10 reasons to explore the Chimborazo area
Setting out to discover Chimborazo and the larger Riobamba area is an experience that takes us deep into Ecuador’s history, nature and Andean geography, where the Inca’s sacred quinoa is cultivated, painting landscapes red, yellow, green and purple; where the Spanish first founded conquered lands within today’s Ecuadorian territory; where the first Western churches were built; where the country’s highest volcano rises… There are certainly more reasons than these to explore… but here are ours.
1 Walk the placid town of Riobamba
Riobamba was destroyed by a terrible earthquake in 1797, which made rebuilding the entire city farther east of its original site a necessity. Today, the city has grown tenfold. It is known as the “city of firsts” (ciudad de las primicias), since many Ecuadorian “firsts” took place here, including the founding of the first professional soccer team, the first radio station, the first housing project, and the first Olympic stadium, which greets you as you make it down the city’s main artery, Avda. Daniel León Borja… Wonderful churches, a placid village spirit with cobblestone streets amidst a bustling city life, you’ll certainly discover quaint corners and good food along the way.
2 Visit Balbanera Church
Probably Ecuador’s oldest church, built around the time the Spanish conquistadors founded their first Spanish city, Santiago de Quito, upon defeating the Incas in a crucial battle (later the Conquistadors would scratch it and found San Francisco de Quito and Santaigo de Guayaquil, today the two largest cities in the country). The church itself has been restored, but many of the original stone details remain. Set just across fabulous Colta Lake, and right along the train tracks, Balbanera is a must visit…
3 Climb to the refuge of Chimborazo and beyond
Some 45 minutes north of Riobamba lies the parking lot of the Chimborazo refuge. Anyone can make it here, although most will grab a hot chocolate at the refuge café and admire the spectacular view of the volcano; but it is actually a true “amusement park” for mountaineers (and good hikers). It is the world’s highest point from the planet’s core… and about an hour’s walk from here takes you to the legendary “Machay” cave. You can also try and make it up to the summit (athletic individuals will need about two weeks to get acclimatized). Opposite of the refuge entrance, also find a detour towards San Juan Canyon and its polylepis forests, where spectacular views await.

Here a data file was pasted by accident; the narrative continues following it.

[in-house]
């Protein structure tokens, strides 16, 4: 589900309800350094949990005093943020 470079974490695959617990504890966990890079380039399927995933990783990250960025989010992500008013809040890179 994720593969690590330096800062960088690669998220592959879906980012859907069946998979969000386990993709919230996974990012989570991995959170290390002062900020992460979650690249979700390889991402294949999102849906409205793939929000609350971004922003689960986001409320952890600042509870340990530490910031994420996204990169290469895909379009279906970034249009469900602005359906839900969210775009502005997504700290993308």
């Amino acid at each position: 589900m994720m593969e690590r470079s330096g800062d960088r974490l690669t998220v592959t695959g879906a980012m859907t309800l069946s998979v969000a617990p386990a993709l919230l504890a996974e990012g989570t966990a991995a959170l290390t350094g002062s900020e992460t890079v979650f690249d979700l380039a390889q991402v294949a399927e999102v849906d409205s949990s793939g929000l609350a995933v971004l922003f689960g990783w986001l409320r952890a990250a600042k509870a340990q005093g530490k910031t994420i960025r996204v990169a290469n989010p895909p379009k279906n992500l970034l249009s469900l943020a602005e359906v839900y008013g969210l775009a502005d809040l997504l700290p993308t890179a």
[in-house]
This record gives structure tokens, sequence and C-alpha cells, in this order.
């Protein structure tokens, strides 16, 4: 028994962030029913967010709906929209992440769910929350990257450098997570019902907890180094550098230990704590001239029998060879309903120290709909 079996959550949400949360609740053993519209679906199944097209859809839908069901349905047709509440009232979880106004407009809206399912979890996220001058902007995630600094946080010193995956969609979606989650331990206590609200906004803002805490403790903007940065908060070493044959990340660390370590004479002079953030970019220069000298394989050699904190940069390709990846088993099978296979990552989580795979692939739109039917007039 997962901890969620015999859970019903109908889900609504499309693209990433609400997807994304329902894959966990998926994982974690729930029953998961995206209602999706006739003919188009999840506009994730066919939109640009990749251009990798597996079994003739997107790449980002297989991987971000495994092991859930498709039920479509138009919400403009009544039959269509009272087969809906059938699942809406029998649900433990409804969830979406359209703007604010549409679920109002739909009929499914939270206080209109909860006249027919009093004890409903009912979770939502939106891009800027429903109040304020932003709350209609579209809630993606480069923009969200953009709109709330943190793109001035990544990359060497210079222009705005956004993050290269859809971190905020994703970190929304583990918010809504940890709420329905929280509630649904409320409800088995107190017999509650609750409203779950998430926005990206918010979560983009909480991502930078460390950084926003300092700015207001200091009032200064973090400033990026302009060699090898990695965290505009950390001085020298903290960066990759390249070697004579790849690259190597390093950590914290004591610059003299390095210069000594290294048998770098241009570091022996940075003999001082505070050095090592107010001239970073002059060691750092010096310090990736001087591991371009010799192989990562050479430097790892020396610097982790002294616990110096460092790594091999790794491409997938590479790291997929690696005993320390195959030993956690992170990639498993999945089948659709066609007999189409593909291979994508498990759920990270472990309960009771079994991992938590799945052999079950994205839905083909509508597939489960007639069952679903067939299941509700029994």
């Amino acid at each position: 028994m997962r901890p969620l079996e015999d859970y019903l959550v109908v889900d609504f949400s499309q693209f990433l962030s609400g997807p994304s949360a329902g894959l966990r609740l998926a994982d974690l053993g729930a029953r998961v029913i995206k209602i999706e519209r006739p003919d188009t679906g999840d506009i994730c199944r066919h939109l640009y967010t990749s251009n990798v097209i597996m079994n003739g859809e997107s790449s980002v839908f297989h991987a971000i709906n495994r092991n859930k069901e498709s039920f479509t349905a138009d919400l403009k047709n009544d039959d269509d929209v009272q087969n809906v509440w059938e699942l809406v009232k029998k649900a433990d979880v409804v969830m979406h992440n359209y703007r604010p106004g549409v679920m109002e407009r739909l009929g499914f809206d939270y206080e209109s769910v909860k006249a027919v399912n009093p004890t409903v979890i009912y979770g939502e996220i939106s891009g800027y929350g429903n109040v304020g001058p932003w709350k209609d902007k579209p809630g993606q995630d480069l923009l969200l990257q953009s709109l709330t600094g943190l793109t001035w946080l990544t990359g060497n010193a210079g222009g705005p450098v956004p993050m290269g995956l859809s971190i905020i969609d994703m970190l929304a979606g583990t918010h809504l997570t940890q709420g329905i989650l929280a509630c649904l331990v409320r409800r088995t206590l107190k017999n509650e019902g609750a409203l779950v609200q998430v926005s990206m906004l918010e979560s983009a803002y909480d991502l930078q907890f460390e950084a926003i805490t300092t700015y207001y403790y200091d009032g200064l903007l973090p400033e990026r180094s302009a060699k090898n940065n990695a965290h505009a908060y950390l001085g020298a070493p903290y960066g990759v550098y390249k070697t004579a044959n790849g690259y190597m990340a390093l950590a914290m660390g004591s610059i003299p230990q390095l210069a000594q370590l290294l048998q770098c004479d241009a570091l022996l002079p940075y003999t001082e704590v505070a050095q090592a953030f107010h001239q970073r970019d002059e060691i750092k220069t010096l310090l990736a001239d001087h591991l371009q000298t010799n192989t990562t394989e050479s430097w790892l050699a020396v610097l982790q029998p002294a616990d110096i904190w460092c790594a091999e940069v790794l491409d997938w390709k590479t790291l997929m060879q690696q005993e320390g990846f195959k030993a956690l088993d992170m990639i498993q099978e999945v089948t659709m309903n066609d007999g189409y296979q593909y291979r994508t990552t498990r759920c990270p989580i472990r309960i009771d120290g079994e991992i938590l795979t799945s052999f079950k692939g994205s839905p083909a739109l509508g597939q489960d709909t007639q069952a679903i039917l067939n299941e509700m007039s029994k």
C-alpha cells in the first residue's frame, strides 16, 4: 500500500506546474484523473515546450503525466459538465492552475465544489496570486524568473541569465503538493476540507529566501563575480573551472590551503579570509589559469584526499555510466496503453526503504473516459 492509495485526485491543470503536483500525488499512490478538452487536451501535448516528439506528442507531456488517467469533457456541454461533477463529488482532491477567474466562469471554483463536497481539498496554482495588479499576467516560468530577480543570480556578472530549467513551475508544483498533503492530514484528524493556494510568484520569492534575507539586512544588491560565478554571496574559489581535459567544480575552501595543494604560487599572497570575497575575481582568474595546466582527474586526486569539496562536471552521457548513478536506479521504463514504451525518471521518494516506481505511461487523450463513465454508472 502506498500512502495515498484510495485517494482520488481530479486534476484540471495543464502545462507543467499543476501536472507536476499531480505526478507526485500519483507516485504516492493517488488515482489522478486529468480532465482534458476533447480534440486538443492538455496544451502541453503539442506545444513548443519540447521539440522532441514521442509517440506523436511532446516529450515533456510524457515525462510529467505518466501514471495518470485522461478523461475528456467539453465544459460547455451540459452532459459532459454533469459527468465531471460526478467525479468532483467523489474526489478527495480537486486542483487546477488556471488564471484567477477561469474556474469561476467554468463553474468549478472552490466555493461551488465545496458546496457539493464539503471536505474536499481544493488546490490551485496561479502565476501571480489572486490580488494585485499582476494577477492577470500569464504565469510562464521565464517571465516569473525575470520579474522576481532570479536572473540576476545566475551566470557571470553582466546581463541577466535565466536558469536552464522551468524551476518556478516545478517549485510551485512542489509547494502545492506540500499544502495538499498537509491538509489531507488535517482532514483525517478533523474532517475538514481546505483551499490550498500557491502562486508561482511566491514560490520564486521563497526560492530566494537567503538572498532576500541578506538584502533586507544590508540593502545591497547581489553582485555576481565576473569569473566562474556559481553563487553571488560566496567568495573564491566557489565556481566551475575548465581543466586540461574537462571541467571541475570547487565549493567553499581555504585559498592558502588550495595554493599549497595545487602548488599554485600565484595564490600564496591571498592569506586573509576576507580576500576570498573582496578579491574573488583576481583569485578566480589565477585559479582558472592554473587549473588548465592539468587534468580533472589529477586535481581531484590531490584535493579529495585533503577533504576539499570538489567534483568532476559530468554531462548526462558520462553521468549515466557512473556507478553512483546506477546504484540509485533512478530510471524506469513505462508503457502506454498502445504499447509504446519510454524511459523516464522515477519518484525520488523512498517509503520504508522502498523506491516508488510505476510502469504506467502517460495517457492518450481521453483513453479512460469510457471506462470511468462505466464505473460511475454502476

4 Guano and its fabulous rugs
Just ten minutes from Riobamba lies the town of Guano, known for its fine rugs (one even dons the United Nations’ building in New York). Seek out some of the few remaining rug artisans… and don’t forget to taste freshly baked cholas, bread buns with melted brown sugar inside.
5 Taste one of Ecuador’s best hornados
The Riobamba market is an experience within itself, one of great commotion and cross-cultural lure… it will be hard for you to avoid tasting its world-class hornado, considered one of the best in the country, as the vendors come up to your face with morcels for you to taste!
6 The Guamote Market
Not only is it one of the most colorful gatherings of people in the country, it is also one of the most authentic markets as well, an explosion of colors, identity and warmth of natives from nearby communities who come to sell their products, dressed in colorful garb, which is always a striking vision.
7 El Altar
Perhaps Ecuador’s most dramatic snow-capped volcano, with a total of nine peaks, a true altarpiece of the Andean “cathedral”, any hike or road that takes you towards this majestic presence is worthwhile… spectacular views and wonderful contact with nature.
8 Cacha and Pucará Tambo
The indigenous communities of Cacha are some of the most deep-rooted and authentic, and at the Pucará Tambo interpretation center you can learn about the great Puruhá people of the Andes, an ethnic group that predates the Incas.
9 Llamas, alpacas and vicuñas
Three of the four South American camelids are common sights here in the province of Chimborazo. Perhaps the most striking is the beautiful vicuñas that roam free on Mount Chimborazo (you can see them at the refuge).
10 The train, the Devil’s Nose and the ice-man
The portion of the tren crucero that reaches this province reserves many highlights for the curious, including a stop at Balbanera Church and Guamote, on its way to the fabulous Devil’s Nose. From Riobamba, you can also make your way to the Devil’s Nose and take this one-and-only ride zigzagging down a steep mountain. There is also the chance to visit the last hielero, a man who climbs up Chimborazo twice a week to chisel ice from the mountain’s glacier, as was done centuries ago.